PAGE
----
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Ketamine reclassified as a Class B drug
ketamine
Ketamine has been linked to chronic toxicity to the bladder.
Law changes include amendments to the control of tramadol

Changes to the Misuse of Drugs Act 1971 come into force today (June 10), including the reclassification of ketamine as a Class B drug and changes to the control of tramadol.

Ketamine is now a Class B drug under Schedule II of the 1971 act, meaning the maximum penalty for unlawful possession has increased from two to five years in jail.

Widely used in the veterinary profession as an anaesthetic and analgesic, the drug is also used recreationally.

A report released earlier this year revealed heavy and frequent misuse of ketamine is linked to various physical and psychological problems, including chronic toxicity to the bladder leading to numerous reports of individuals having to have their bladders removed.

In its 2014 review, the Advisory Council on the Misuse of Drugs said 120,000 individuals are estimated to have misused the drug between 2012 and 2013.

As of today, tramadol has also been classified as a Class C drug under Schedule 2 of the 1971 act, meaning the maximum penalty for unlawful possession is two years in jail.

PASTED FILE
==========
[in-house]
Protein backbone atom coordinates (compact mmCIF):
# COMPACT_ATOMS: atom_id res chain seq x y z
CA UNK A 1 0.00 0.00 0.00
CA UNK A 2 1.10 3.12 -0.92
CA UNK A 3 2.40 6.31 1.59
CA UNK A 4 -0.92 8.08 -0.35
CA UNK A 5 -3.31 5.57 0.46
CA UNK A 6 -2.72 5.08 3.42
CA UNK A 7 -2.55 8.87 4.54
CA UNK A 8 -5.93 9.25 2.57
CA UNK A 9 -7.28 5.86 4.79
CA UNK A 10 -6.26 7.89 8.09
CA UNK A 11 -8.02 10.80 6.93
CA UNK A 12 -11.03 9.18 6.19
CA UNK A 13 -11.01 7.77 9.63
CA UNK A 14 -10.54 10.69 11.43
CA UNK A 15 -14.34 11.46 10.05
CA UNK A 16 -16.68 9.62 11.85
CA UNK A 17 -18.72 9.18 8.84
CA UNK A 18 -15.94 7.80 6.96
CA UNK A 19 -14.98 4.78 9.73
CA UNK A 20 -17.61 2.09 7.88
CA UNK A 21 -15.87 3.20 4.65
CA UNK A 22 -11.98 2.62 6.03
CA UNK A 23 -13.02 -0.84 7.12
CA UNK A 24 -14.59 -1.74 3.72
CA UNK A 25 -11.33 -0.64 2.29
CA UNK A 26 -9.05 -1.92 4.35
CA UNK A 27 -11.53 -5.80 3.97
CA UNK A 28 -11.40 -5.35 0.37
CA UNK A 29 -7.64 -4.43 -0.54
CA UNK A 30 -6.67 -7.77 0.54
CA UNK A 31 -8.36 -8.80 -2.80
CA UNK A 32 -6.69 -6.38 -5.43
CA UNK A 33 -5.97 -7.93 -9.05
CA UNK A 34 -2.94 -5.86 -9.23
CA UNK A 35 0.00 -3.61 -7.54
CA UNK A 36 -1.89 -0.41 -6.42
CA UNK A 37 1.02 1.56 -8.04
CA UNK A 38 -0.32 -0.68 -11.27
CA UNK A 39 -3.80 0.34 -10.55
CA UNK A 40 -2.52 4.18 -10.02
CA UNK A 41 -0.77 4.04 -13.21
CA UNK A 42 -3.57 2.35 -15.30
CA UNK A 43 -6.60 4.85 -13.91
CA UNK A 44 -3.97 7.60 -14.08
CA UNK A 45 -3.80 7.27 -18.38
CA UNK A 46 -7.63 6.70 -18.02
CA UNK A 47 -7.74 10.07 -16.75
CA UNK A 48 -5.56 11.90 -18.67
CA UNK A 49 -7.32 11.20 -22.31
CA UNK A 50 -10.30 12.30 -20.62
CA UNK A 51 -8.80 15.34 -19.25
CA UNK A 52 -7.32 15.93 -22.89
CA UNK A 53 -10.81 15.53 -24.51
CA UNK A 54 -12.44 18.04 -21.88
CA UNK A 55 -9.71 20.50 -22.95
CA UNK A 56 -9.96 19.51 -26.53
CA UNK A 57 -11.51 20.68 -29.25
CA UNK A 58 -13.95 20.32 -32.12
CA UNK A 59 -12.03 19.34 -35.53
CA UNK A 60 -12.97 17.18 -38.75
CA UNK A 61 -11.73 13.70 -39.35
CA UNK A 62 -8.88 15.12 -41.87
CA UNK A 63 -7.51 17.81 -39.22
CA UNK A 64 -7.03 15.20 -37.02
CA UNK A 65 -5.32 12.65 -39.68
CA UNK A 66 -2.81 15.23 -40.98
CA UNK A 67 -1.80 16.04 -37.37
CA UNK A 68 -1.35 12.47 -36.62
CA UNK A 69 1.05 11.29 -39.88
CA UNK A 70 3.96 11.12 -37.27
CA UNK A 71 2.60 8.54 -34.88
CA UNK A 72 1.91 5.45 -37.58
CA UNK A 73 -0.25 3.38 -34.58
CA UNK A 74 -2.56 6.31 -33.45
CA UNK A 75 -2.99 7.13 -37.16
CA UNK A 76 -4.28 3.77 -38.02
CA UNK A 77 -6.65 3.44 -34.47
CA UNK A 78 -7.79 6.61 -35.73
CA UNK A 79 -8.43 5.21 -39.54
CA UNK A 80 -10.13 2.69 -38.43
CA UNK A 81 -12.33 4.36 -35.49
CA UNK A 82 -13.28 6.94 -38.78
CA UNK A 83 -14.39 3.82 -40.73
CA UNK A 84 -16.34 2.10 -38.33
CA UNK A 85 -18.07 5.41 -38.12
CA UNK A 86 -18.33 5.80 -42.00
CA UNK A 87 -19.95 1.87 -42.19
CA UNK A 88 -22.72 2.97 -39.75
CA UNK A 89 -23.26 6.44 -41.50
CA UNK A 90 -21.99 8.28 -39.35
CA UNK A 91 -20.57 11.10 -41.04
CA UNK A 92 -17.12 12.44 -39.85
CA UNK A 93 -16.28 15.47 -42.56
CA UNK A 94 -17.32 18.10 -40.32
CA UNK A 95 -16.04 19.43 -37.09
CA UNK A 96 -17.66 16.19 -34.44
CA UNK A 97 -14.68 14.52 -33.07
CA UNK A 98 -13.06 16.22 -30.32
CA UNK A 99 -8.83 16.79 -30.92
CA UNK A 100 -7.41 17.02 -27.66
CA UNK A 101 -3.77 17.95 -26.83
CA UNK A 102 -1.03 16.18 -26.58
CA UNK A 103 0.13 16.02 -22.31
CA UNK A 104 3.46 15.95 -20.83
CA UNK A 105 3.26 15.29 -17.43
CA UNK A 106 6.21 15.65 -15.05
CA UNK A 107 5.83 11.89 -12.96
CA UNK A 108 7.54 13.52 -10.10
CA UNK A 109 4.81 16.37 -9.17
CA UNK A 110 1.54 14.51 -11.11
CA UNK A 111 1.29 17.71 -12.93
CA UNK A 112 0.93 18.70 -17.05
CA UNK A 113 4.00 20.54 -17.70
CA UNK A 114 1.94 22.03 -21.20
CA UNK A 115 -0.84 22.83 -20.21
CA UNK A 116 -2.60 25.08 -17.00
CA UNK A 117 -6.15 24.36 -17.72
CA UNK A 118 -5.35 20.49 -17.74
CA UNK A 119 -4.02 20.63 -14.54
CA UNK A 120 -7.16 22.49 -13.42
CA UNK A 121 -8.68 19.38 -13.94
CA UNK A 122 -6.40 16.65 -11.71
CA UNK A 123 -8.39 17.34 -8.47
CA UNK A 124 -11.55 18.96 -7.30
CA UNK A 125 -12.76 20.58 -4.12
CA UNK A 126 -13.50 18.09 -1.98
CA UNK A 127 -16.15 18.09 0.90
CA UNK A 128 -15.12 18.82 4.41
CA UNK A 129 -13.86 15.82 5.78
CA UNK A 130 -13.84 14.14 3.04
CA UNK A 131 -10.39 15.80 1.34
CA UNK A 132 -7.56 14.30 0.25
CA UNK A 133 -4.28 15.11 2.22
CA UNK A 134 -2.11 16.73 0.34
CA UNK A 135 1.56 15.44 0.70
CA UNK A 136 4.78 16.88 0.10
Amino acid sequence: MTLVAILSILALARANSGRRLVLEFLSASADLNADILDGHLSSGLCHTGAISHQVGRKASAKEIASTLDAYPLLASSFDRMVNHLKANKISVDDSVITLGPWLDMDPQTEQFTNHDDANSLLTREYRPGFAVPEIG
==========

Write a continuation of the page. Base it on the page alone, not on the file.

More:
The drug has also been added to Schedule 3 of the Misuse of Drugs Regulations 2001 and Schedule 1 of the Misuse of Drugs (Safe Custody) Regulations 1973, meaning it is exempt from the safe custody requirements.

Tramadol is of significant medical use in treating moderate to severe pain. Overdose results in drowsiness, agitation, rapid heartbeat, high blood pressure and vomiting.

According to the Home Office seizures are more common with tramadol overdose than with other opiods, occurring in up to 15 per cent of cases. In cases of severe poisoning, coma, seizures and low blood pressure can occur.

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Face covering rules expanded

News Story 1
 New rules came into force in England on Saturday (8 August) making it mandatory for clients to wear a face covering in veterinary practices.

The rules, which also apply to cinemas, museums and places of worship, follow a recent spike in coronavirus cases. All clients in England must now wear a face covering when inside a veterinary practice unless they are exempt for age, health or equality reasons. 

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News Shorts
BSAVA webinars to shine the spotlight on selected journal papers

A free series of webinars that take a closer look at selected papers published in the Journal of Small Animal Practice has been produced by the BSAVA.

In the new BSAVA Science webinar series, authors of the featured papers discuss their results with a panel and how they may impact clinical practice. The authors then answer questions submitted by audience members.

The webinars are available via the BSAVA Webinar Library, covering four different papers. JSAP editor Nicola Di Girolamo, said: "Discussing the research with the authors - experts in their field - really helps to bring the papers to life."